Skip to main content
Article
Clinical Signs, Treatment, and Outcome in Cats with Myeloma-Related Disorder Receiving Systemic Therapy
Journal of the American Animal Hospitals Association (2015)
  • Claire M Cannon, University of Minnesota - Twin Cities
Abstract
Myeloma-related disorder (MRD) is an uncommon disease in cats, for which there is no established standard of care. In this retrospective study, we evaluated presentation, response to treatment, and toxicity in cats with MRD receiving systemic treatment. Previously reported prognostic factors were evaluated for their impact on survival in cats receiving chemotherapy. Of fifteen cases identified, thirteen received melphalan or cyclophosphamide +/- corticosteroids as first-line therapy. Chlorambucil was commonly used as rescue therapy in cats with progressive disease, or in cases of chemotherapy-related toxicity with first line agents. Overall response rates were 71% and 83% for melphalan- and cyclophosphamide-treated cats, respectively. Discontinuation of melphalan due to toxicity was common. Survival times for cats initially treated with melphalan or cyclophosphamide were not significantly different (median 252 and 394 days, respectively), and no statistically significant prognostic factors were identified. This study suggests that the combination of cyclophosphamide and corticosteroids is well tolerated and may be considered as first-line therapy for cats with systemic MRD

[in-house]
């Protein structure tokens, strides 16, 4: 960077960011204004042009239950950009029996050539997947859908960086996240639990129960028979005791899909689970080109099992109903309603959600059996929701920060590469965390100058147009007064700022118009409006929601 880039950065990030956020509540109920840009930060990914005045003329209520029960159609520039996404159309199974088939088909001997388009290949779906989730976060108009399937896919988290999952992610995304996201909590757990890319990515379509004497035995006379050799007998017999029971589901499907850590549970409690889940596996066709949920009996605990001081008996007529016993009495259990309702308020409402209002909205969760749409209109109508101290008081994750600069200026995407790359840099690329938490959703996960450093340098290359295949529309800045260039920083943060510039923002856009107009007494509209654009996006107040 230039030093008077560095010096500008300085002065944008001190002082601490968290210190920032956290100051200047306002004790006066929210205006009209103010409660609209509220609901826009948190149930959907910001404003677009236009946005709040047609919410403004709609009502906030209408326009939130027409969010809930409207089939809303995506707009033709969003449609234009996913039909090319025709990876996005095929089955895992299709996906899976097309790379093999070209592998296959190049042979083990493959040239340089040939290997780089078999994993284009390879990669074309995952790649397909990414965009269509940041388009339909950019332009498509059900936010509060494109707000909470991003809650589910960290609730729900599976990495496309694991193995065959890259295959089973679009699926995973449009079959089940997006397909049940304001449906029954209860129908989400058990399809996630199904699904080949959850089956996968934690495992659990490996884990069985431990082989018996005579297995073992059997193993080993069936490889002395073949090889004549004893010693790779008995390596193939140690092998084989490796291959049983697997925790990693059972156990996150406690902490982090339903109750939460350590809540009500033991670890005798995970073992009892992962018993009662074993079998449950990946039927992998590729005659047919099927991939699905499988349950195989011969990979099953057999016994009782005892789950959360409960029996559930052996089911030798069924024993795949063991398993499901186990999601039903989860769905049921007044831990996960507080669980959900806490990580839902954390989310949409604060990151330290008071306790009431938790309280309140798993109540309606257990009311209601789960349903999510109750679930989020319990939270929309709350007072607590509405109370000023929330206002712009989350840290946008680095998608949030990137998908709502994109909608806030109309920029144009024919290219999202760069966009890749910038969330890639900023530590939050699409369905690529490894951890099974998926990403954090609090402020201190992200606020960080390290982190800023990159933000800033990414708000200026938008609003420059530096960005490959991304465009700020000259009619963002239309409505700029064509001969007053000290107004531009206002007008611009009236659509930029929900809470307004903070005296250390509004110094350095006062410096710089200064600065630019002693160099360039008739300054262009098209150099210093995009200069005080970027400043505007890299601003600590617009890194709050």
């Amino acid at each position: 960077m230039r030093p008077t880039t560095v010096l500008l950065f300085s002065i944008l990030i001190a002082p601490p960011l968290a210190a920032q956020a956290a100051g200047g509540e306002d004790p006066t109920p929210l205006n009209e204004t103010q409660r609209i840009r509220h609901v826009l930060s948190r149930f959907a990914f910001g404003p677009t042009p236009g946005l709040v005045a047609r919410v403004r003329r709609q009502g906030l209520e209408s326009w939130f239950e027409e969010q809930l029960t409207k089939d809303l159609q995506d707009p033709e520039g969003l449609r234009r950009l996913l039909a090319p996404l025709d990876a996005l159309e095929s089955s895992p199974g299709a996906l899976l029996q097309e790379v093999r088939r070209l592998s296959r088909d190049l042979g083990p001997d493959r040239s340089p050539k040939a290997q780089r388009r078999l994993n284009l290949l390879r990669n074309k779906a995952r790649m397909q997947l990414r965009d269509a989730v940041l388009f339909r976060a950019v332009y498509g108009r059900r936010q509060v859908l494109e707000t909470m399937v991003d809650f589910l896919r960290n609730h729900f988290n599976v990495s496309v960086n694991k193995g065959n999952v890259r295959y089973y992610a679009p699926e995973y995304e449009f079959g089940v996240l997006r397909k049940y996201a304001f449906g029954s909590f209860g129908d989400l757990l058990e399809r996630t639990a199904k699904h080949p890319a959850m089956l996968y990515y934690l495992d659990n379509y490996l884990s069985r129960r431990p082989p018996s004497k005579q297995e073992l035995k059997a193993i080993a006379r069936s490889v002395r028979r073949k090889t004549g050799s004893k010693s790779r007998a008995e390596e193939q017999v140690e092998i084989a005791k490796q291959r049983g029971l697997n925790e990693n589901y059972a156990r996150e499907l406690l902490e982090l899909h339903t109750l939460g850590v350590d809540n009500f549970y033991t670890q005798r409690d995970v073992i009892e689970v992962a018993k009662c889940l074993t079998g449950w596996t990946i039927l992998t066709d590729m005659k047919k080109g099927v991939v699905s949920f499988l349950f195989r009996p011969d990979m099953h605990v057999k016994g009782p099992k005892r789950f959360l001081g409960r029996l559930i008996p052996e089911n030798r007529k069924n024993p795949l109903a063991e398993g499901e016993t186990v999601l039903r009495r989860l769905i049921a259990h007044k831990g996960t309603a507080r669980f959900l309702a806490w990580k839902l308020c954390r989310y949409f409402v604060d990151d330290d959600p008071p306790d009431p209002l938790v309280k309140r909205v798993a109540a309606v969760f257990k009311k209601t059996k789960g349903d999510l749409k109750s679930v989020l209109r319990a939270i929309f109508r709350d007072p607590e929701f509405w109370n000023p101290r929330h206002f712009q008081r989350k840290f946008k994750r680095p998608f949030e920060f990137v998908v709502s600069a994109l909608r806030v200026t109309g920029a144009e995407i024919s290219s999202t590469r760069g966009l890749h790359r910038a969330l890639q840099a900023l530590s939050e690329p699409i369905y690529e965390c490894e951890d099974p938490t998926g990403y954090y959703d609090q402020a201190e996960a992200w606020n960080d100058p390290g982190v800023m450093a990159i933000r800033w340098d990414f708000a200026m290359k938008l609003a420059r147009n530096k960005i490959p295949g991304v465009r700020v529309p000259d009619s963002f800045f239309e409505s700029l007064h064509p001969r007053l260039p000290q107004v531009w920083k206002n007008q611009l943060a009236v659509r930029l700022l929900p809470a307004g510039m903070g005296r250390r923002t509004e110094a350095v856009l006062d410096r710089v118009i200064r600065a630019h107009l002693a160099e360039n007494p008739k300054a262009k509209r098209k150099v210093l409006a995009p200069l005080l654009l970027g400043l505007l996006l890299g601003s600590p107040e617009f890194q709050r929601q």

Publication Date
2015
Citation Information
Claire M Cannon. "Clinical Signs, Treatment, and Outcome in Cats with Myeloma-Related Disorder Receiving Systemic Therapy" Journal of the American Animal Hospitals Association (2015)
Available at: http://works.bepress.com/claire_cannon/16/